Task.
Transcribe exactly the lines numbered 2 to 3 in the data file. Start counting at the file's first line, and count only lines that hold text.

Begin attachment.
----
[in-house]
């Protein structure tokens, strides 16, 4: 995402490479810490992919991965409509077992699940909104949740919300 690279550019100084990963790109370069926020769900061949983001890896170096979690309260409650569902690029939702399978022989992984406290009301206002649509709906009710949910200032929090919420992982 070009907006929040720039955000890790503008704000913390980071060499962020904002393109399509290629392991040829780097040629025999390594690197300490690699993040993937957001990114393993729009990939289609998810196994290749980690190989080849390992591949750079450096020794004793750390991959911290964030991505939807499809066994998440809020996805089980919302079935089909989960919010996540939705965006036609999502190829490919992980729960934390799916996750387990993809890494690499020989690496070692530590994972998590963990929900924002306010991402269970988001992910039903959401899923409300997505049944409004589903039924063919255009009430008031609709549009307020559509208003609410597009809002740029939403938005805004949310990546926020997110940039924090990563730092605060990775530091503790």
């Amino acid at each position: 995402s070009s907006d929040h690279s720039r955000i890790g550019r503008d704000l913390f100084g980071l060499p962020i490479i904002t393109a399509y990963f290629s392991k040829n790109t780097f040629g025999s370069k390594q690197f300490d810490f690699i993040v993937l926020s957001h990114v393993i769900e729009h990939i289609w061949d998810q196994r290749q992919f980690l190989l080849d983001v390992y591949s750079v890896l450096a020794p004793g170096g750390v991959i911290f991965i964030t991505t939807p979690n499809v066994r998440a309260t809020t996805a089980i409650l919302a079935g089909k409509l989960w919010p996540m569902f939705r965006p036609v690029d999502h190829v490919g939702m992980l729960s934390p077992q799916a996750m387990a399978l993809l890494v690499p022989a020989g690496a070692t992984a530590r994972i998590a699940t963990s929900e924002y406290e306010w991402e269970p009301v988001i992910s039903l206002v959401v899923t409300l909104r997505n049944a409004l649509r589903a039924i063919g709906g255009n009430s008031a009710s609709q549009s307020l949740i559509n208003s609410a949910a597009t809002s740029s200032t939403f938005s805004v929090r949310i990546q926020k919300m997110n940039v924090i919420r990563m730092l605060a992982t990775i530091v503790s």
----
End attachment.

């Protein structure tokens, strides 16, 4: 995402490479810490992919991965409509077992699940909104949740919300 690279550019100084990963790109370069926020769900061949983001890896170096979690309260409650569902690029939702399978022989992984406290009301206002649509709906009710949910200032929090919420992982 070009907006929040720039955000890790503008704000913390980071060499962020904002393109399509290629392991040829780097040629025999390594690197300490690699993040993937957001990114393993729009990939289609998810196994290749980690190989080849390992591949750079450096020794004793750390991959911290964030991505939807499809066994998440809020996805089980919302079935089909989960919010996540939705965006036609999502190829490919992980729960934390799916996750387990993809890494690499020989690496070692530590994972998590963990929900924002306010991402269970988001992910039903959401899923409300997505049944409004589903039924063919255009009430008031609709549009307020559509208003609410597009809002740029939403938005805004949310990546926020997110940039924090990563730092605060990775530091503790």
């Amino acid at each position: 995402s070009s907006d929040h690279s720039r955000i890790g550019r503008d704000l913390f100084g980071l060499p962020i490479i904002t393109a399509y990963f290629s392991k040829n790109t780097f040629g025999s370069k390594q690197f300490d810490f690699i993040v993937l926020s957001h990114v393993i769900e729009h990939i289609w061949d998810q196994r290749q992919f980690l190989l080849d983001v390992y591949s750079v890896l450096a020794p004793g170096g750390v991959i911290f991965i964030t991505t939807p979690n499809v066994r998440a309260t809020t996805a089980i409650l919302a079935g089909k409509l989960w919010p996540m569902f939705r965006p036609v690029d999502h190829v490919g939702m992980l729960s934390p077992q799916a996750m387990a399978l993809l890494v690499p022989a020989g690496a070692t992984a530590r994972i998590a699940t963990s929900e924002y406290e306010w991402e269970p009301v988001i992910s039903l206002v959401v899923t409300l909104r997505n049944a409004l649509r589903a039924i063919g709906g255009n009430s008031a009710s609709q549009s307020l949740i559509n208003s609410a949910a597009t809002s740029s200032t939403f938005s805004v929090r949310i990546q926020k919300m997110n940039v924090i919420r990563m730092l605060a992982t990775i530091v503790s």